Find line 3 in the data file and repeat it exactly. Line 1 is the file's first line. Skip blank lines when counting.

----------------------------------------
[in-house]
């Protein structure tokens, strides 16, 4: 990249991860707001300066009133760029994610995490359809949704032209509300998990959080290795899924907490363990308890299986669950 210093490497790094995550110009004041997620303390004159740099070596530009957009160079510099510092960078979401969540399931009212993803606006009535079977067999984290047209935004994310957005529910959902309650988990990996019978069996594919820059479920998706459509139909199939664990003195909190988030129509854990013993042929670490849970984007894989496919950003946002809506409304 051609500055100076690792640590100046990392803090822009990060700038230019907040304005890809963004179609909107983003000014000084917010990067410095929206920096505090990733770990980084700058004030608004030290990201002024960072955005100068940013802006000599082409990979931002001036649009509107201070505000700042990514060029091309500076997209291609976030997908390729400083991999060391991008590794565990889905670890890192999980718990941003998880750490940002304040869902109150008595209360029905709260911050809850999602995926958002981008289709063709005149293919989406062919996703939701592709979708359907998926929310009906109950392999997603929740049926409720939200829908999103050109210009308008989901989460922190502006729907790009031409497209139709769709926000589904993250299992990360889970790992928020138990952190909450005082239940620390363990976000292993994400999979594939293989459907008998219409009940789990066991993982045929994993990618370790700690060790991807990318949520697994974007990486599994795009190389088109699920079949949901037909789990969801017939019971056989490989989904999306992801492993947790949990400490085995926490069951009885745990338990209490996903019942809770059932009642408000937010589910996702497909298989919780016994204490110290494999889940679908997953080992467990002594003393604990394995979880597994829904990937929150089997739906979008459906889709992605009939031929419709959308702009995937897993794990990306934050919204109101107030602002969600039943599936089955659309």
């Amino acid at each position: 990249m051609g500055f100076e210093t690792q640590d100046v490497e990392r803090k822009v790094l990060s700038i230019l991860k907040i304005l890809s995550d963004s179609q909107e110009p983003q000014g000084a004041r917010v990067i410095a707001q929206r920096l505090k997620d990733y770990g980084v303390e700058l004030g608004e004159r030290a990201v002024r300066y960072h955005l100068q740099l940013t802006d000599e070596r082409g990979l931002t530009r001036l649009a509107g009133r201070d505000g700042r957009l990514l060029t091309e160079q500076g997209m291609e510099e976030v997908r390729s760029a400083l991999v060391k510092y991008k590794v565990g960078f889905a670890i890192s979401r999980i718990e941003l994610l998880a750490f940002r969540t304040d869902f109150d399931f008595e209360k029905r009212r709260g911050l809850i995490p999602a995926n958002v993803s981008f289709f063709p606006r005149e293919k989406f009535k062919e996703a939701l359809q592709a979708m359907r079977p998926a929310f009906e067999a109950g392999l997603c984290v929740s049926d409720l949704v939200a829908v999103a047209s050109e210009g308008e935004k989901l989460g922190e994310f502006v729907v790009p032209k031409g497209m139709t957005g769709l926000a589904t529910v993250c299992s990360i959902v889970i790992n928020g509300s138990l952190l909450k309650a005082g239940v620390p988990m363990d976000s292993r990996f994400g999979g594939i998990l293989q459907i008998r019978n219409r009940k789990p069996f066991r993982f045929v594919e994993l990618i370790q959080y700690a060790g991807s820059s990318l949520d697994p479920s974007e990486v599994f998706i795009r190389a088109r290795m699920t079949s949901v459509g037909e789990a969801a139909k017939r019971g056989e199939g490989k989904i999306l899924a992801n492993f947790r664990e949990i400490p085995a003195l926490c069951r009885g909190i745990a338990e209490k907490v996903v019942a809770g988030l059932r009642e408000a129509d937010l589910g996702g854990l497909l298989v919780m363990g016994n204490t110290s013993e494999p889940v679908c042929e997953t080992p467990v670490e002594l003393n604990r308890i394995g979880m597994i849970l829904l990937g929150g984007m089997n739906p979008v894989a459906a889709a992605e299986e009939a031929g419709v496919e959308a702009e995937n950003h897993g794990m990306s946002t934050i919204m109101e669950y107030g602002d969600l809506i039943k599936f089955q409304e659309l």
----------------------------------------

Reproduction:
């Amino acid at each position: 990249m051609g500055f100076e210093t690792q640590d100046v490497e990392r803090k822009v790094l990060s700038i230019l991860k907040i304005l890809s995550d963004s179609q909107e110009p983003q000014g000084a004041r917010v990067i410095a707001q929206r920096l505090k997620d990733y770990g980084v303390e700058l004030g608004e004159r030290a990201v002024r300066y960072h955005l100068q740099l940013t802006d000599e070596r082409g990979l931002t530009r001036l649009a509107g009133r201070d505000g700042r957009l990514l060029t091309e160079q500076g997209m291609e510099e976030v997908r390729s760029a400083l991999v060391k510092y991008k590794v565990g960078f889905a670890i890192s979401r999980i718990e941003l994610l998880a750490f940002r969540t304040d869902f109150d399931f008595e209360k029905r009212r709260g911050l809850i995490p999602a995926n958002v993803s981008f289709f063709p606006r005149e293919k989406f009535k062919e996703a939701l359809q592709a979708m359907r079977p998926a929310f009906e067999a109950g392999l997603c984290v929740s049926d409720l949704v939200a829908v999103a047209s050109e210009g308008e935004k989901l989460g922190e994310f502006v729907v790009p032209k031409g497209m139709t957005g769709l926000a589904t529910v993250c299992s990360i959902v889970i790992n928020g509300s138990l952190l909450k309650a005082g239940v620390p988990m363990d976000s292993r990996f994400g999979g594939i998990l293989q459907i008998r019978n219409r009940k789990p069996f066991r993982f045929v594919e994993l990618i370790q959080y700690a060790g991807s820059s990318l949520d697994p479920s974007e990486v599994f998706i795009r190389a088109r290795m699920t079949s949901v459509g037909e789990a969801a139909k017939r019971g056989e199939g490989k989904i999306l899924a992801n492993f947790r664990e949990i400490p085995a003195l926490c069951r009885g909190i745990a338990e209490k907490v996903v019942a809770g988030l059932r009642e408000a129509d937010l589910g996702g854990l497909l298989v919780m363990g016994n204490t110290s013993e494999p889940v679908c042929e997953t080992p467990v670490e002594l003393n604990r308890i394995g979880m597994i849970l829904l990937g929150g984007m089997n739906p979008v894989a459906a889709a992605e299986e009939a031929g419709v496919e959308a702009e995937n950003h897993g794990m990306s946002t934050i919204m109101e669950y107030g602002d969600l809506i039943k599936f089955q409304e659309l």